Transformation of sovereignty discourse in Turkish politics
Domaniç, Seda Saadet (2007) Transformation of sovereignty discourse in Turkish politics. [Thesis]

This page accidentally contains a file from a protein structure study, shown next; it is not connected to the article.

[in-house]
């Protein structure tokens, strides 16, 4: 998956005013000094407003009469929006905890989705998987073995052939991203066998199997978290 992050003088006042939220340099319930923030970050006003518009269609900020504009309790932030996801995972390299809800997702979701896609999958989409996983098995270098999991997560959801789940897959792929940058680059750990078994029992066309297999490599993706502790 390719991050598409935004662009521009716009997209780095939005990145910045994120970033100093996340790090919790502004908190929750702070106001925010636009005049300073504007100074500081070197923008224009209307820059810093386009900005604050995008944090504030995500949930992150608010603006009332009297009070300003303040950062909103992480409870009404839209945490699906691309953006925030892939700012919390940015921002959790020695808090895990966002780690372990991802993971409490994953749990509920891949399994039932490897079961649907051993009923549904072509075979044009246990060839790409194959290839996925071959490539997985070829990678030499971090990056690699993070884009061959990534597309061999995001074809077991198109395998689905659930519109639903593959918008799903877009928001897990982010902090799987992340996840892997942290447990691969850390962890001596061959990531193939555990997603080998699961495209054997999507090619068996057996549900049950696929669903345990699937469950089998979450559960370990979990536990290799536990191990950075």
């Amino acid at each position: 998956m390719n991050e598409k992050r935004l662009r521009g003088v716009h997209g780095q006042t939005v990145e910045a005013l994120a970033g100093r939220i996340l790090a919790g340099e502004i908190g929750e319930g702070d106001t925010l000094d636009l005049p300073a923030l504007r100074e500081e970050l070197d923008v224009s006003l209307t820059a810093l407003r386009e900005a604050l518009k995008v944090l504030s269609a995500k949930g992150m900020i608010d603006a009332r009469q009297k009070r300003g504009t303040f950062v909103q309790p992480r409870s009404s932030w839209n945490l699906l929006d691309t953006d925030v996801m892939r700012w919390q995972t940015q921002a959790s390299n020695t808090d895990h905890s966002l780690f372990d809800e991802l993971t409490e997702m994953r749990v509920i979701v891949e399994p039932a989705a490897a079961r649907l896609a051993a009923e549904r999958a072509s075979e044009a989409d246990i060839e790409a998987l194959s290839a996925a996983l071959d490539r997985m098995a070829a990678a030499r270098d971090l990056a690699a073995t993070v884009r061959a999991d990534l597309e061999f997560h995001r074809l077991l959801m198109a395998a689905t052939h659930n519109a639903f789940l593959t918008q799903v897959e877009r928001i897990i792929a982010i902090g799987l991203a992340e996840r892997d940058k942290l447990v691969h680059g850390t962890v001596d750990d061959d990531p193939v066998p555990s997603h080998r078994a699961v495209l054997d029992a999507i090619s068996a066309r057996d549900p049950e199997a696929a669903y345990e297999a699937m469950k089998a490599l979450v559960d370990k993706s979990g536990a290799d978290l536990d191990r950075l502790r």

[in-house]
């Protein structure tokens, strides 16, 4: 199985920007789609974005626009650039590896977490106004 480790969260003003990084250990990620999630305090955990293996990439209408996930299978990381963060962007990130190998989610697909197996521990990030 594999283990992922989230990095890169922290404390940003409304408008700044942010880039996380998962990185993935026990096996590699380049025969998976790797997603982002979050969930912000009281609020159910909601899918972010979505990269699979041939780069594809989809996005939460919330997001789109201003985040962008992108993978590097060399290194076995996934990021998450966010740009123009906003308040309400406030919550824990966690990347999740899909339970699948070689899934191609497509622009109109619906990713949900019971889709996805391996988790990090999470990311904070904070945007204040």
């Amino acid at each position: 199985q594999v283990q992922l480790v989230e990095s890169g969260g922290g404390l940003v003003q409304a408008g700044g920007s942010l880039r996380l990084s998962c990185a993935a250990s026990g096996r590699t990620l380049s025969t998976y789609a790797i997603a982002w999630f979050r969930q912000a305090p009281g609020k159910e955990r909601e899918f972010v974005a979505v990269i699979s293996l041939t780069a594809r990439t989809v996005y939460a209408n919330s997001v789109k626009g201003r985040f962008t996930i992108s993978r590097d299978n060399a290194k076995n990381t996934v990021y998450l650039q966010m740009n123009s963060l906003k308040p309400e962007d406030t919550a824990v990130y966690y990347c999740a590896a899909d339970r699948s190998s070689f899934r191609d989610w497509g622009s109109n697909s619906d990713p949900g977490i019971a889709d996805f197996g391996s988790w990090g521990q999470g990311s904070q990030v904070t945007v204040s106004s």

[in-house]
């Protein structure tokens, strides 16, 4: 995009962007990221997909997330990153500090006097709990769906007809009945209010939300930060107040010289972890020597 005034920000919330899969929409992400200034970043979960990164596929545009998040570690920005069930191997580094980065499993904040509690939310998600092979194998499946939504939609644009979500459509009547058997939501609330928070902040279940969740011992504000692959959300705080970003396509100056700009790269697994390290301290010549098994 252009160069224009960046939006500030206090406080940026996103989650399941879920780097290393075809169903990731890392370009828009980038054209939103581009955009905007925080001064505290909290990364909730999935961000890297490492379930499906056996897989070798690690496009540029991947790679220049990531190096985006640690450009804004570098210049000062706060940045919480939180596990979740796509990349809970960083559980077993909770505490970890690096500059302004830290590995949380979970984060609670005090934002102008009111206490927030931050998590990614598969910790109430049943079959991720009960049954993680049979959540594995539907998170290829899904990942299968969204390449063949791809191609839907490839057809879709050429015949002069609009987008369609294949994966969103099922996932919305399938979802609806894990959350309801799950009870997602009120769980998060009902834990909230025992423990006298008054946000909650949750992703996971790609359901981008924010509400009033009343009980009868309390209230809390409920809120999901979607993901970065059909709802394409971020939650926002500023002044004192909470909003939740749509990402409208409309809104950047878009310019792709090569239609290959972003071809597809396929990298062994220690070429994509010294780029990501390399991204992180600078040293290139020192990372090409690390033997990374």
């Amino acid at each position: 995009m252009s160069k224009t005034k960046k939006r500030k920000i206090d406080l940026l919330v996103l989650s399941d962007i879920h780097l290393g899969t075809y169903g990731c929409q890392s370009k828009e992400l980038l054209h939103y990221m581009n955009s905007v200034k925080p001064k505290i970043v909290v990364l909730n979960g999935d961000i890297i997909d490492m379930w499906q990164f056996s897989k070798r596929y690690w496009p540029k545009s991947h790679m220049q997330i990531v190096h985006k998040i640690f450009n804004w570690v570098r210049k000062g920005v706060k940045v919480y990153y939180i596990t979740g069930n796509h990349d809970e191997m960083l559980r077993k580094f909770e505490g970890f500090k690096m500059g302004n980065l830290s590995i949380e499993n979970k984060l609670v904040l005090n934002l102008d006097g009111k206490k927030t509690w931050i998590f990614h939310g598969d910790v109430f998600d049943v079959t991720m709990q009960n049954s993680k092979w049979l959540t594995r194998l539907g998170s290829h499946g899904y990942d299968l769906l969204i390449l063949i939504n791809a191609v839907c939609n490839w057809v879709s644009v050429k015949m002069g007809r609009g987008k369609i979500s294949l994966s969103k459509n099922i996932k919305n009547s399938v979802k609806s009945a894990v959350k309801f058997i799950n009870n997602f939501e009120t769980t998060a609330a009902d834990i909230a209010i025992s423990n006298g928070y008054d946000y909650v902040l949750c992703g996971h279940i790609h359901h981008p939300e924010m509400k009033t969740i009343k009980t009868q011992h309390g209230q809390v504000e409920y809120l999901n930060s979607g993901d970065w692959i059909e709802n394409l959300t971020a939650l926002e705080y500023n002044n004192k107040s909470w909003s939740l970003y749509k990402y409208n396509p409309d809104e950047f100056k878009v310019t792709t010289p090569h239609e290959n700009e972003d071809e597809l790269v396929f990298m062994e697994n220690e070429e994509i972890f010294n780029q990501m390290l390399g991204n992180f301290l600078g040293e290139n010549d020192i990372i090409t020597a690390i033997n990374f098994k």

This dissertation offers an analysis of the transformation of sovereignty discourse in Turkey and illustrates the various discursive utilizations of the concept in connection with purposes of competing ideologies in turning points of Turkish politics. Rather than discussing whether or not sovereignty is obsolete in the face of growing globalization and fragmentation, this study underlines the need to reappraise the implications of the role that sovereignty plays in conditioning the coherence of opposing political ideologies. To this end, four critical ‘moments’ are studied by employing a discourse-theoretic approach: dislocation brought by the Ottoman disintegration; creation of the Turkish nationstate; disruption engendered by globalization during the post-1980 Turkey; transformation unleashed by Turkey’s ‘Europeanization’ during the 2000s. By illustrating the historico-political production/reproduction of sovereignty in relation to ideologies of Ottomanism, Turkish Nationalism, Populism, Statism, Second Republicanism and Europeanism, the findings refute the conventional view that presents sovereignty as a fixed, neutral and timeless organizing principle of modern politics. Instead, it is shown that sovereignty acts as an empty-signifier embodying a broad plurality of meanings to allow power blocs to produce political frontiers and uphold associated antagonisms. It is argued that only by deconstructing this highly politicized and contentious nature of the concept that we can start to question the unconditional, absolute and state-centric doctrine of sovereignty prevailing in Turkey.
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